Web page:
The Baal Shem Tov made his quarters some distance from the rich man's home. At twelve o'clock that day the city was in an uproar. The kallah (bride) had suddenly fainted and lay unconscious. Nothing could revive her. All the noted doctors of the city had tried their best, in vain. A crowd of curious spectators surrounded the house, attracting the visiting innkeeper as well.

When he learned the cause of all the commotion the innkeeper spoke up, "I think I know someone who might be able to help the girl."

He began to tell of the miraculous journey in which he had participated. "This darshan," he continued. "claims that he can perform medical wonders as well. I would suggest asking him to come here."

The rich man himself went to the hotel where the Baal Shem Tov was staying. He pleaded for him to come and see what could be done for his bride. To his dismay, the Besht commanded the household staff,

"Prepare the shrouds according to your custom." He turned to the distraught man with further instructions, "Go and order a grave dug. Take along separately the wedding garments which the kallah was to have worn."

Soon the funeral procession was making its way to the cemetery. 'Place the coffin with the bride into the grave," the rebbe instructed.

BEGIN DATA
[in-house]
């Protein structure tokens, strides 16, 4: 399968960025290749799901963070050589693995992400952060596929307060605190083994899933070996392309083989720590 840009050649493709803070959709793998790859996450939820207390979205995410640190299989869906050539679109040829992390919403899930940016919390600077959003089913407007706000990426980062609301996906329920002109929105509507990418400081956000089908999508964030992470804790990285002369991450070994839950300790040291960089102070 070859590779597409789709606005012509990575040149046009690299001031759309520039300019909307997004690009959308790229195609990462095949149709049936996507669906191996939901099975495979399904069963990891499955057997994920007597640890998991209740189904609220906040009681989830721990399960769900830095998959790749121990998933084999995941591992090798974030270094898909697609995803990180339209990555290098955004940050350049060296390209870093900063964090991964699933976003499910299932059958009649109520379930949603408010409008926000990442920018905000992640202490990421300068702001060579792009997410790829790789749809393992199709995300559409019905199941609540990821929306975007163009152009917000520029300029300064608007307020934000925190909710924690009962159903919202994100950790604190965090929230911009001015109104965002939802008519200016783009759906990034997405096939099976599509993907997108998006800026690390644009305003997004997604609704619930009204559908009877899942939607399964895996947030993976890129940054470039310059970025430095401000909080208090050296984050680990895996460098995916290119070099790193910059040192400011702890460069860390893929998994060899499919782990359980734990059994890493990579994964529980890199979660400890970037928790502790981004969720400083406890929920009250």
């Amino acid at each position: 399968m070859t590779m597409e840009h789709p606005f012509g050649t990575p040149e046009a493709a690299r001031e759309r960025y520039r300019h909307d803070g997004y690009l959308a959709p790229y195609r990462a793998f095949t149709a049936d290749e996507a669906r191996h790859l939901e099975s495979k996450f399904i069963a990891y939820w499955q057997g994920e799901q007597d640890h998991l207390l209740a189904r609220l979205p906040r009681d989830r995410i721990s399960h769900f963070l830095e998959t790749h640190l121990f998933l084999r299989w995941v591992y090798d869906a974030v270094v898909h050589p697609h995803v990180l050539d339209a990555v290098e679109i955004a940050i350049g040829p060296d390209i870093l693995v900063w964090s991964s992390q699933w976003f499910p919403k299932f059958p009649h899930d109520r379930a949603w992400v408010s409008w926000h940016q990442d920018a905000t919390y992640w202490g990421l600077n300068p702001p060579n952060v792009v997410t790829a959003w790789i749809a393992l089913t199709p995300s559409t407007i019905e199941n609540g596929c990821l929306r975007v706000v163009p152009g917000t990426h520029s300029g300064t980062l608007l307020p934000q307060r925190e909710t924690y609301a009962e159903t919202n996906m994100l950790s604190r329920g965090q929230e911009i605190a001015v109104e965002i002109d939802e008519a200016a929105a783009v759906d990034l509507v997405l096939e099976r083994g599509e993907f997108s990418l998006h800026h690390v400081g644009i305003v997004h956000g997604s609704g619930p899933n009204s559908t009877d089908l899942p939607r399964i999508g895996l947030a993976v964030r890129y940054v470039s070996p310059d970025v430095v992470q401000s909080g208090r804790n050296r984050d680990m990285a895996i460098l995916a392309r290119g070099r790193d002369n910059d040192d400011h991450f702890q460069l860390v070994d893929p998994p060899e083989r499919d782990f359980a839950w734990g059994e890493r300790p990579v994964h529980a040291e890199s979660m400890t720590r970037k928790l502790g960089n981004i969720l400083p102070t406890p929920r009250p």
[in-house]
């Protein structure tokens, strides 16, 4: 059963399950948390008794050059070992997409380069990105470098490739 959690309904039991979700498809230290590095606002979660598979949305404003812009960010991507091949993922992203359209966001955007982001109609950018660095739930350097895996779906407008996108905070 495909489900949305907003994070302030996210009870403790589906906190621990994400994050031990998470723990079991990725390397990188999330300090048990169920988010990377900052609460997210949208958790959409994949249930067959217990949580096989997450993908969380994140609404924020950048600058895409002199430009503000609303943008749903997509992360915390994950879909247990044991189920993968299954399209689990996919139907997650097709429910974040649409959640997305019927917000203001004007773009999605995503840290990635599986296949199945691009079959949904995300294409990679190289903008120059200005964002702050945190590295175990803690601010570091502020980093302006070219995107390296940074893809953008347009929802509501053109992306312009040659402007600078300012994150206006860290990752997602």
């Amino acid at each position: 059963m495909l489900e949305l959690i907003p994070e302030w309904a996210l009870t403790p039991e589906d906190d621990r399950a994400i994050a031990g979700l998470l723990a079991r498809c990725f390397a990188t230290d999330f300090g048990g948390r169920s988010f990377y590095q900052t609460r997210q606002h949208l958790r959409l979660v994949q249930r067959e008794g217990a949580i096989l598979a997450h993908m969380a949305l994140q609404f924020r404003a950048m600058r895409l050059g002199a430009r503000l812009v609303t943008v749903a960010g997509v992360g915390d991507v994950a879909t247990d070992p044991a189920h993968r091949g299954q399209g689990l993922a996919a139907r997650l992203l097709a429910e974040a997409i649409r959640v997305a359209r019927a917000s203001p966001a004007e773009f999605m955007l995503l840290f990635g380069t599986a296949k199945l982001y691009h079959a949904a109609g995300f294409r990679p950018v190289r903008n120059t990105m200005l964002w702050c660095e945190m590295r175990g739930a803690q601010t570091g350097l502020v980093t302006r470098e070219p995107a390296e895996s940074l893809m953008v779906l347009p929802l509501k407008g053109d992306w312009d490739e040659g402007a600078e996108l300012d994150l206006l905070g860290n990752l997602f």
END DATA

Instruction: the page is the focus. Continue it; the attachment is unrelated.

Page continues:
Then he called two strong men from among the spectators. "Come and stand by the grave," he said. "When you see any change in the girl's face, you are to remove her at once from the grave." He leaned over the body and stood thus bent over, for a quarter of an hour.

Suddenly her face assumed a rosy hue. In an instant the two men lifted her out of the grave. "Lead her immediately to the chupah (wedding canopy)!" the Besht further instructed.

The bride was dressed up in the clothes that had been provided and taken directly to her house where the wedding ceremony was held without delay. At the request of the chatan (bridegroom), the Baal Shem Tov agreed to officiate at the ceremony. At the end, as the young bride lifted her veil to drink the wine, she suddenly took a closer unobstructed look at the rabbi in front of her.

"This is the man who saved me from death!" she exclaimed in surprise.

After the chupah, the bride told the entire story. The rich man, a widower, had taken his niece into his home when she had become orphaned. In the course of time his wife had sickened. As she lay on her deathbed, she had one final request: that her husband refrain from marrying the niece, for she was jealous. She made both her husband and his niece give their word and hand not to marry after her death.